From Looking Out
The strategy is simple – to export East Africa into shared prosperity. The early years see major investments in roads, railways and ports to reduce the cost of moving agricultural and mineral commodities from inland to the coast for onward shipping to the rest of the world. Having persuaded the governments of Uganda, Tanzania and Kenya to sign attractive production sharing agreements, the oil and gas majors invest billions in processing for the Asian energy markets.
Continued slow growth in the rich and emerging countries, however, makes export markets extremely competitive and unpredictable. Everyone is trying to sell to them. Many small and medium exporters from East Africa burn their fingers and retreat. The region’s agricultural sector stagnates further, fuelling the ‘migration to urban misery’ and massive joblessness.
Frustrated by the complete mismatch between their skills and what employers want, angry secondary, college and university graduates initiate a ‘Choma Cheti’ Campaign. It is sparked by a group of recent Makerere graduates who uploaded a YouTube video of them burning their entire collection of books, school certificates and university degrees and chanting ‘Jobless! Useless!’ After being mentioned by a popular radio presenter the video goes viral on millions of phones, inspiring hundreds of simultaneous ‘Choma Cheti’ events across East Africa. A business graduate links her joblessness to imports, giving the protests a coherent idea to rally around – ‘Let us buy what we make! Let us eat what we grow!’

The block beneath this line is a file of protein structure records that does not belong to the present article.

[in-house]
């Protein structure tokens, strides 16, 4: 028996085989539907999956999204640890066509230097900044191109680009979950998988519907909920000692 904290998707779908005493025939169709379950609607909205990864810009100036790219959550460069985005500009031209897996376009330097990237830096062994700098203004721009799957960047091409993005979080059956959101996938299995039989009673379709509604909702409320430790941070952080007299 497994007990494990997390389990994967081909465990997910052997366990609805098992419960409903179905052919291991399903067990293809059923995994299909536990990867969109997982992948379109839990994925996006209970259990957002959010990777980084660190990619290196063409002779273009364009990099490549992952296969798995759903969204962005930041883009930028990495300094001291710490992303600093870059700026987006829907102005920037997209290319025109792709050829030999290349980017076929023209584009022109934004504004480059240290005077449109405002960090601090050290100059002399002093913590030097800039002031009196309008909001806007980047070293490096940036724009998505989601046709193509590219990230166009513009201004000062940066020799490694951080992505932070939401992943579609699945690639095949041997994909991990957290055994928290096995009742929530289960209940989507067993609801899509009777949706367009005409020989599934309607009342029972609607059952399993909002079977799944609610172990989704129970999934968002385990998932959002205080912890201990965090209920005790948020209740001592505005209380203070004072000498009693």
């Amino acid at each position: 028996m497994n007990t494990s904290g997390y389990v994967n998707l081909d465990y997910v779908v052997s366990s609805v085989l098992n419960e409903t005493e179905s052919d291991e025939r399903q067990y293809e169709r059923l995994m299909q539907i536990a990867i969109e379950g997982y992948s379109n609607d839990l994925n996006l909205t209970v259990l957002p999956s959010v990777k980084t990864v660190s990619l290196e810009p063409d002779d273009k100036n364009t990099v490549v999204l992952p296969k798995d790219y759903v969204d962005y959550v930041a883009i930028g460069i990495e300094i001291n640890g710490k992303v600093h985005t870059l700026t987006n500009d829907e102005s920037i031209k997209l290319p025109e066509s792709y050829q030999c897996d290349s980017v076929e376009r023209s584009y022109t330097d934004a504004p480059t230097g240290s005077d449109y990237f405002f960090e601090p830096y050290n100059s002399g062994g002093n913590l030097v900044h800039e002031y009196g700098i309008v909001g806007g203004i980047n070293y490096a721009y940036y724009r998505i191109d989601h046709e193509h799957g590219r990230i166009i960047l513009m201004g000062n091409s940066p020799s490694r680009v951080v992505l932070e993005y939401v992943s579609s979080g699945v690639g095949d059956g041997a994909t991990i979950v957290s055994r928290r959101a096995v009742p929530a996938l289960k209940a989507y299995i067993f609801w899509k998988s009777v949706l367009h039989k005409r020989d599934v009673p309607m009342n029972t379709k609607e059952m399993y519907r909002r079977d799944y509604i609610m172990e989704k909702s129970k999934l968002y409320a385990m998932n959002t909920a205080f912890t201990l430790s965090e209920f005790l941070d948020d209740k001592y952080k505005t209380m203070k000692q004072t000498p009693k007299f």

The protests spread as large groups of unemployed youth occupy the region’s new One-Stop Border Posts and blockade the Kigamboni and Likoni entrances to the ports of Dar es Salaam and Mombasa. Huge lines of trucks and ships develop. Within a week Uganda, Rwanda and Burundi run short of fuel and other essential products. Army officers sent in to break up the protests balk at the idea of harming their own children. A regional economic crisis deepens, putting at risk the very legitimacy of governments and leaders.
An emergency sitting of the East African Legislative Assembly (EALA) drafts, debates and passes an East African Equitable Procurement Act, binding all governments and publically-funded entities to reserve 15 per cent of their procurement for young people and women-owned firms. Verification is modelled on the Extractive Industries Transparency Initiative (EITI) and sanctions are steep.Assured of a market, the youth end their protests peacefully.